Robots not smart enough yet for Navy deep-ocean missions.
Since a U.S. Navy remotely operated vehicle successfully recovered a nuclear bomb in 2,800 feet of ocean water nearly four decades ago, sensors and other technologies have advanced significantly--even though the basic techniques remain essentially the same.
The big breakthrough that the robotics industry has been seeking for the past 20 years--autonomous vehicles that can think independently--is finally here, but the technology is not yet mature or affordable enough for most users of deep-ocean salvage equipment.
Among the most cumbersome features of current underwater vehicles is the umbilical cable, which slows down the search process, particularly when the area being probed is 10,000 or 20,000 feet deep, says Tom Salmon. He is in charge of salvage operations and ocean engineering under the Navy's supervisor of salvage and diving, known as SUPSALV.
The agency has been involved in high-profile salvage operations, such as the recovery of the Japanese trawler Ehime Maru--sunk in the Pacific last year after a collision with the submarine USS Greenville--and the lifting last month of the 160-ton gun turret of the Civil War vessel USS Monitor.
The current generation of tethered sonar search systems, says Salmon, might be replaced with autonomous underwater vehicles within a decade, if the technology matures.
"We've probably built our last deep-ocean search system" that operates with an umbilical, he says. "Sometime in the next 10 years, I would predict that we'll be going untethered, at least for search vehicles."
There is more than one definition for vehicle autonomy, Salmon explains. Under one concept, the vehicle dives and conducts a preprogrammed search. It then comes back to the surface, so operators aboard the ship can download the data and images of what the submersible saw.
Under a more advanced form of autonomy, the vehicle would be linked acoustically, through the water, to the ship. If the submersible found a potential target, the human operator could instruct it to hover over a spot, take pictures and transmit them. "That's the true autonomous system, Salmon notes. That technology is not ready for prime time. Nevertheless, he says, "I think we are getting a lot closer than I ever thought we would during my career."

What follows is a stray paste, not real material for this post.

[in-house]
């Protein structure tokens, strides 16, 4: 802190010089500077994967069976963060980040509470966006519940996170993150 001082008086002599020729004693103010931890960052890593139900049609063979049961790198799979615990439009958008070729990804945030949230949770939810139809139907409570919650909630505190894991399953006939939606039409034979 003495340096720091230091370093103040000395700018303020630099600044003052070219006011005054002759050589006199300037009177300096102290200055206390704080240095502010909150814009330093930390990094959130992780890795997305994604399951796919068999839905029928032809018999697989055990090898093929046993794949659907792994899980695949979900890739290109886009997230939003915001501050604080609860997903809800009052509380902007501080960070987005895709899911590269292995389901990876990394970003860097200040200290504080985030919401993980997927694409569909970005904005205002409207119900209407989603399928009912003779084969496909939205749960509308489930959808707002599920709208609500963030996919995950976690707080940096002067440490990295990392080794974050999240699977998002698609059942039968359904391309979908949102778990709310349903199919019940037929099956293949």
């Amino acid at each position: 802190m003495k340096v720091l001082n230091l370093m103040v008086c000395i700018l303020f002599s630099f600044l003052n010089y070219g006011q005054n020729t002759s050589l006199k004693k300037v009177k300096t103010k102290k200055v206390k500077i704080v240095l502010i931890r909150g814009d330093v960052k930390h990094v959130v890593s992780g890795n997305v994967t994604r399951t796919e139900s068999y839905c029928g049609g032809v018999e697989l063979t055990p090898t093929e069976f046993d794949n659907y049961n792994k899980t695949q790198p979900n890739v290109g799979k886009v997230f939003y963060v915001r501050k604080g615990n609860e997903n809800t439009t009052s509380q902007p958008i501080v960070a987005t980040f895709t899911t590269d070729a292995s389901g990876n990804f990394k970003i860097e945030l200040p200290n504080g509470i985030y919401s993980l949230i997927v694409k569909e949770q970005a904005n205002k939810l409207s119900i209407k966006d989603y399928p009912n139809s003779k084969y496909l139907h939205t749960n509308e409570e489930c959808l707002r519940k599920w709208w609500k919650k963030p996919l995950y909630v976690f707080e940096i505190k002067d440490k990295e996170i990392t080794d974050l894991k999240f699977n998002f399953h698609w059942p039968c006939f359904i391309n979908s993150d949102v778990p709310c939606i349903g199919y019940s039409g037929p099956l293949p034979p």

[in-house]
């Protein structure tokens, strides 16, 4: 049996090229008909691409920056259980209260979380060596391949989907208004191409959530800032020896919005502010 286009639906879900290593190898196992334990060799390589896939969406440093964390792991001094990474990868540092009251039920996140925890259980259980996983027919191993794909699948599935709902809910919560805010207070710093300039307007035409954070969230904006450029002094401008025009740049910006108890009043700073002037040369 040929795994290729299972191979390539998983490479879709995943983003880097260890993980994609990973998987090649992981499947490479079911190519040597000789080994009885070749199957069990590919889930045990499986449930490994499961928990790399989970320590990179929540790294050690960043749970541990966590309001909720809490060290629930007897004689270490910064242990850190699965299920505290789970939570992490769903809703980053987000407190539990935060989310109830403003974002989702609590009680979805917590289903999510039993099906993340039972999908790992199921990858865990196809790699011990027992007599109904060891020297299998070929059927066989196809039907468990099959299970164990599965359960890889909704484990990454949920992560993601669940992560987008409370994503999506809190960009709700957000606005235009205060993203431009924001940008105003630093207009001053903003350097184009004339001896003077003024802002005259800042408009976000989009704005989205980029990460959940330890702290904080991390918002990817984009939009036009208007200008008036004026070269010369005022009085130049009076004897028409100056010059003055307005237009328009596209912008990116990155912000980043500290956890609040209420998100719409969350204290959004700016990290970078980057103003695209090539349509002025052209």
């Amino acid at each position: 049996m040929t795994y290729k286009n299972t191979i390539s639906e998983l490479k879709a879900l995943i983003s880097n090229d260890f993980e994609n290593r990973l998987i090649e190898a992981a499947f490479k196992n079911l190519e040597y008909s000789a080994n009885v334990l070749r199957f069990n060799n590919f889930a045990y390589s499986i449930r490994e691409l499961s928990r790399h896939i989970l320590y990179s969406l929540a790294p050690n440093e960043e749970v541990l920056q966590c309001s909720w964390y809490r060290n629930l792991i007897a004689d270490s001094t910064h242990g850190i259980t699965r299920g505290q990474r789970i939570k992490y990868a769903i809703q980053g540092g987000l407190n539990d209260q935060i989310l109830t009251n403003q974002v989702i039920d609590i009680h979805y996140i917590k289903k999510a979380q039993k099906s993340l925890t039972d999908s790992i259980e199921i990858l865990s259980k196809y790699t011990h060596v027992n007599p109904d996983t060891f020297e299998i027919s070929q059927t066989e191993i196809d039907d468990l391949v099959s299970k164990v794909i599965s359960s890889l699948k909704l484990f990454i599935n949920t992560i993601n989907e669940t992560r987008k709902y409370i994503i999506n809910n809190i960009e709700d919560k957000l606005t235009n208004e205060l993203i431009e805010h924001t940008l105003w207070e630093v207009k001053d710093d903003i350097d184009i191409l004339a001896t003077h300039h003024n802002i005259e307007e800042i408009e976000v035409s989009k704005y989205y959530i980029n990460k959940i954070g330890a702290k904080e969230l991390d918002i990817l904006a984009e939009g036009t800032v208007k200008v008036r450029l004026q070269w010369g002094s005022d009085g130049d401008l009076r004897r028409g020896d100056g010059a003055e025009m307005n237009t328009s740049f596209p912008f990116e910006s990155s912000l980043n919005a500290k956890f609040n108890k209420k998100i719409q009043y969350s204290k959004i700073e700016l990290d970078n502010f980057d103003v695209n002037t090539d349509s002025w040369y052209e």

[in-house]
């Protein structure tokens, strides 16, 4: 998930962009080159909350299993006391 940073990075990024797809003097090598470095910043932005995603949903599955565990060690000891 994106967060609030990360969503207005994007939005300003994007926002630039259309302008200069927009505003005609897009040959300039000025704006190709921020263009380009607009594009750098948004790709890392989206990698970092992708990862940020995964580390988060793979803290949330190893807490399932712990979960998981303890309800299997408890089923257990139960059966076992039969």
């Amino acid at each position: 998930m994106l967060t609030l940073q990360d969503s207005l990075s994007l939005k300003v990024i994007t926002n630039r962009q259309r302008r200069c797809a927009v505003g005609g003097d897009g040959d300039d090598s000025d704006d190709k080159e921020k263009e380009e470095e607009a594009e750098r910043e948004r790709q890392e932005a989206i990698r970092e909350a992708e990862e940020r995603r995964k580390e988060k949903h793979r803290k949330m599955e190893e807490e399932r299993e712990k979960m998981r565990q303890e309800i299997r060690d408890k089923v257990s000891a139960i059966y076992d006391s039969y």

In the short term, Salmon says, SUPSALV officials would like to see increased use of untethered search systems, such as side-scan sonar or TV cameras. Current tethered devices commonly are referred to as "tow fish."
The advantages of not having a tow cable are numerous, says Salmon. The tether makes the operation highly dependent on the weather and the sea conditions, he explains. During a typical salvage mission, "We are trying to figure out where that tow fish is behind us. If we are towing in deep water, we may have 20,000 or 30,000 feet of cable strung behind the ship."
Knowing the exact location of the tow fish is important, Salmon notes, in order to plot an estimated position of the target.
The existing remotely-piloted hydraulic-operated vehicles used in salvage operations are relatively old, but quite dependable, he adds. Some recent upgrades primarily involve the sensors, which the Navy has incorporated over time, as the industry developed more sophisticated TV cameras and sonars.
Salmon expects that the next step in the modernization of SUPSALV equipment is the introduction of untethered sensor vehicles that can function autonomously. The batteries available today make it possible to send a search vehicle to swim around, probe the area and come back. "It does not take a tremendous amount of power to do that," he says. "You can get enough hours out of the battery to make it worthwhile to do that."
But that is as far as robotic and propulsion technologies can go today. The heavy-duty ROVs--the actual work vehicles that dive deep, identify targets and figure out a way to grab them and raise them to the surface--cannot operate autonomously, given the current state of technology. "That requires some muscle, some heavy work," says Salmon.